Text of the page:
Lou Sanders: How to make an exit and other lessons I learned from my stepfather’s death

People loved Dad because he said exactly what he thought and that was as refreshing as it was droll

July 29, 2022 11:17 am(Updated 11:40 am)

You know when you don’t call on Father’s Day because you are working away and you think, I’ll get round to that tomorrow, and then they die? To be honest I don’t think he did it on purpose, but if he did, absolutely fair play to him. Good prank and very hard to get him back at this stage.

My beautiful, eccentric stepdad died on 20 June this year. I’d like to share some of the things I learned from the way he lived and died. The first one, of course, is how to make an exit.

The second is that we really can get better with age. I’d known him since I was four. When my mum first opened the door to him, my brother asked if he was a pirate. He said no, he was a history teacher. Silly choice, if you ask me.

I’m not sure pirates make the best stepdads. Actually, my stepdad didn’t make a great stepdad for the first 17 years. He wanted us to be completely different children and we didn’t know how to be. Parenting and family dynamics are hard at the best of times, and we strongly suspected he was autistic too. He was never professionally diagnosed but seemed to confirm it himself, telling us: “I did an autism test once, and I was very bloody good at it!”

My stepdad really softened through the years. We got to understand each other more with every passing year, and I really, really loved him.

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The third lesson is to always speak your mind and stand up for what you believe in. He was a big character who genuinely cared about equality. You could often find him canvassing for Amnesty International down Ramsgate high street, lamenting the Tories in a local pub, or rudely trying to reason with a dog or an inanimate object.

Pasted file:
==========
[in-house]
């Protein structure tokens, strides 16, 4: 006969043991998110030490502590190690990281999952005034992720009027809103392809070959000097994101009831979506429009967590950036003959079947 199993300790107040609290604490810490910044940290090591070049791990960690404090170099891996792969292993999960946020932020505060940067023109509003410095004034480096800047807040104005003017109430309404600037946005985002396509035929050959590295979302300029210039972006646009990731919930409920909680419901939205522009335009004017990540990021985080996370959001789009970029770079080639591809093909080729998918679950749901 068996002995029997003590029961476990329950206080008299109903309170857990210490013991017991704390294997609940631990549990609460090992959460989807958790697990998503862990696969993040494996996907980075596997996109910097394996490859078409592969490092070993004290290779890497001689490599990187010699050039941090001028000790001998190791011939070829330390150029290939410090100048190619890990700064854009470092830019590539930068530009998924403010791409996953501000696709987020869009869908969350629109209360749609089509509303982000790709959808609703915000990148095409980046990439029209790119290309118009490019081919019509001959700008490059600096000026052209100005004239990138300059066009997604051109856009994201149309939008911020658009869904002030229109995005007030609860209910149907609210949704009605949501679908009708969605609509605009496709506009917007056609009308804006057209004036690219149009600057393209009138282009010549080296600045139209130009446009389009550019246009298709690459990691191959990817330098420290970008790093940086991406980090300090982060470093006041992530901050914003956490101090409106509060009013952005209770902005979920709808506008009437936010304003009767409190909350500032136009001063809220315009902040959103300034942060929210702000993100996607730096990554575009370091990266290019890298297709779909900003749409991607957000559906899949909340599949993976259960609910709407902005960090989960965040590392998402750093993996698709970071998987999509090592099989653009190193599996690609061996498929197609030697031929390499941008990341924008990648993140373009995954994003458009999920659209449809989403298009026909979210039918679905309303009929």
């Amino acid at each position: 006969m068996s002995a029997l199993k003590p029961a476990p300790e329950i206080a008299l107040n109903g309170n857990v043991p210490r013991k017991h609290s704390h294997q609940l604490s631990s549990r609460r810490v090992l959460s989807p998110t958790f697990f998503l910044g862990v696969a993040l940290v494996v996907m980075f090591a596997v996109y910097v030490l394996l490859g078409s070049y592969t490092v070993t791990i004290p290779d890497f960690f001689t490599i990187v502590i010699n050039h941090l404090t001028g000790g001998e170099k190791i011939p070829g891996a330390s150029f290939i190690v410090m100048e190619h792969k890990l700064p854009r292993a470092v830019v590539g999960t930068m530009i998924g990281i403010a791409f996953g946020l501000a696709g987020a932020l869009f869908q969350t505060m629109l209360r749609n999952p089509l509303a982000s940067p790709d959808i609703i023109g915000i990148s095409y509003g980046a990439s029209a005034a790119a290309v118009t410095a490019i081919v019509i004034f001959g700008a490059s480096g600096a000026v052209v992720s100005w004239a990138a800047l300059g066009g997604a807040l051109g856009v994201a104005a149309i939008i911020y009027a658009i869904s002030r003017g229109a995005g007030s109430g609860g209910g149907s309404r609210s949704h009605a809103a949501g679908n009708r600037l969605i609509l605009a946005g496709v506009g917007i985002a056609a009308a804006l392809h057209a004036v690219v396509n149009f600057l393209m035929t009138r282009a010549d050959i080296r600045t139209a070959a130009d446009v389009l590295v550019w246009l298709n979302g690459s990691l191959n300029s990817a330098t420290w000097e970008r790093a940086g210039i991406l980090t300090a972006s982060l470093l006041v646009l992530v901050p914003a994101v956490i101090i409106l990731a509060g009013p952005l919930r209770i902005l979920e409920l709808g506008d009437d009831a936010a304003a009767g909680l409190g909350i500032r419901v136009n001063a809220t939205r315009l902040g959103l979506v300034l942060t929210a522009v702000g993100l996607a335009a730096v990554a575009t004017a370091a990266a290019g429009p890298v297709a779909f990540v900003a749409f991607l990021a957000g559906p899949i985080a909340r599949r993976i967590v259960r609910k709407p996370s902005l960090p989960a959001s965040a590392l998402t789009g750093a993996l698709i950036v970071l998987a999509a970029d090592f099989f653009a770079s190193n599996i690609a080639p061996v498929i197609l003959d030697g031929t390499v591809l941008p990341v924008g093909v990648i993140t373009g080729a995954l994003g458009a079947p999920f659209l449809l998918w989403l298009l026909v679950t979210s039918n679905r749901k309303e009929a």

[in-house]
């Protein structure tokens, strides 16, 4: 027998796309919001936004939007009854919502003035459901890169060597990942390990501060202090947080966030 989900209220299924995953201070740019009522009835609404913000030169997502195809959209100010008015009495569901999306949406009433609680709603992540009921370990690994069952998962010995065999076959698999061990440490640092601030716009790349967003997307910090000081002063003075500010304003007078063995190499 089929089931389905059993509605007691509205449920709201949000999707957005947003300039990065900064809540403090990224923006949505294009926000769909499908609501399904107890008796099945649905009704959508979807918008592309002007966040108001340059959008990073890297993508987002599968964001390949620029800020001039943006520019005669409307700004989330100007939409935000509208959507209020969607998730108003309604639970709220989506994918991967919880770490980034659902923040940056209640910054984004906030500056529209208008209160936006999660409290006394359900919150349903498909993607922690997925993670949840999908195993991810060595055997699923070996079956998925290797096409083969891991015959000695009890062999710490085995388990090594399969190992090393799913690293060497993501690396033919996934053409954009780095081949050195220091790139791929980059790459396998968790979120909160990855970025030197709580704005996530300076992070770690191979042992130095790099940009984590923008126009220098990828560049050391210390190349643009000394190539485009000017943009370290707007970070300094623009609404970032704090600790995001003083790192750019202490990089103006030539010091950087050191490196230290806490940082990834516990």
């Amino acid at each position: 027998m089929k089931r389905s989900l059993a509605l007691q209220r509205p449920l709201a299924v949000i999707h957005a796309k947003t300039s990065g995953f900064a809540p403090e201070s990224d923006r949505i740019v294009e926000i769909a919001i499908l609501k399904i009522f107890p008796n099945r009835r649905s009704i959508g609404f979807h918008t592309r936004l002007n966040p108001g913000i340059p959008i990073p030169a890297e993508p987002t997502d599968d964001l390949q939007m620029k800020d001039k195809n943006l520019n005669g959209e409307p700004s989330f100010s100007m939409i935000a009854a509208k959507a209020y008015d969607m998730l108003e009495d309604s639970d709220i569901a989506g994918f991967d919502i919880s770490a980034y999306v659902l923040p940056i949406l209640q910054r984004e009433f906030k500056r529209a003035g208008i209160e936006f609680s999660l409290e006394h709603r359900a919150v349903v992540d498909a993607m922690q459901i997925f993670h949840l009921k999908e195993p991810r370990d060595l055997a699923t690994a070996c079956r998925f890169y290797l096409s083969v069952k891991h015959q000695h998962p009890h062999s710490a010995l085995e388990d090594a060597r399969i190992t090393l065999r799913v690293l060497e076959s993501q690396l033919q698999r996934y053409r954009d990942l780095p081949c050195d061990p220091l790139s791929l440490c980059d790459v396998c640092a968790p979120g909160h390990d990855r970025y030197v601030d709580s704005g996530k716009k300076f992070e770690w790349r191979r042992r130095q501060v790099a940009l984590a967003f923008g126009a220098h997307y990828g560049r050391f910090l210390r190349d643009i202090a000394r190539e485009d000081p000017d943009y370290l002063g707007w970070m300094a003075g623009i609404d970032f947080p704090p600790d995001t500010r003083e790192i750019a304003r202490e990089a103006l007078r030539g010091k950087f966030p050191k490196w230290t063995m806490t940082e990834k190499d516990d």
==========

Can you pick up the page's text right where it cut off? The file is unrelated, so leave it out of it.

My stepdad was passionate about justice and often wrote hilarious, poignant letters to the local paper. One local pub had a display of Kray brothers memorabilia, celebrating their connection to the South East. My stepdad wrote the pub a letter outlining some of the violent acts the Kray brothers committed, detailing the torture and murder frankly and in graphic detail. Then, at the end of the letter he just asked if they still wished to glamourise such things. They duly took all the associated tat down.

People loved Dad because he said exactly what he thought and that was as refreshing as it was droll.

He was quite unusual but had a good heart. We went to a family wedding just before he died and everyone was posing for photos, all facing the same way (towards the photographer obviously) and lovely old Dad was facing the opposite way, as if he was conducting the photo. Smiling away, delighted with his family, ecstatic to be there, showing his back.

When I would visit him and mum, my heart was so full to hang out with them, to see them in their armchairs and all do the crossword together. It was like I was making up for lost time because it was only in my adult life that we all had a good relationship.

I would run in and give him a massive, excited bear hug, and like clockwork, he would exclaim: “Put me down, Louise.” Then I would say: “We’re so lucky because we are all still alive.” He would roll his eyes and reply: “Oh for goodness sake, stop being so dramatic,” and we’d both laugh. We kept each other in check.

Lou Sanders and her dad